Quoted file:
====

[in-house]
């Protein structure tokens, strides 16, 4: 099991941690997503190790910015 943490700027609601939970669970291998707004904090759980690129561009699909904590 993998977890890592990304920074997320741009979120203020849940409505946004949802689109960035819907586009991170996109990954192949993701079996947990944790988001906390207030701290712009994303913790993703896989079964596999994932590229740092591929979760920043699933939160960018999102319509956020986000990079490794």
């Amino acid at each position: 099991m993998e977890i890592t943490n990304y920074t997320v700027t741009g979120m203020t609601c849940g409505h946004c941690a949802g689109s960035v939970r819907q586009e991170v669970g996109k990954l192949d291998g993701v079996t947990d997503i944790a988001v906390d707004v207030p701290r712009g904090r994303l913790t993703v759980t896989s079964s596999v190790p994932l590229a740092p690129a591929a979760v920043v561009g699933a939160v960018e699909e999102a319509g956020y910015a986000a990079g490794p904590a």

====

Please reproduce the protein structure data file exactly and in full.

[in-house]
């Protein structure tokens, strides 16, 4: 099991941690997503190790910015 943490700027609601939970669970291998707004904090759980690129561009699909904590 993998977890890592990304920074997320741009979120203020849940409505946004949802689109960035819907586009991170996109990954192949993701079996947990944790988001906390207030701290712009994303913790993703896989079964596999994932590229740092591929979760920043699933939160960018999102319509956020986000990079490794």
């Amino acid at each position: 099991m993998e977890i890592t943490n990304y920074t997320v700027t741009g979120m203020t609601c849940g409505h946004c941690a949802g689109s960035v939970r819907q586009e991170v669970g996109k990954l192949d291998g993701v079996t947990d997503i944790a988001v906390d707004v207030p701290r712009g904090r994303l913790t993703v759980t896989s079964s596999v190790p994932l590229a740092p690129a591929a979760v920043v561009g699933a939160v960018e699909e999102a319509g956020y910015a986000a990079g490794p904590a």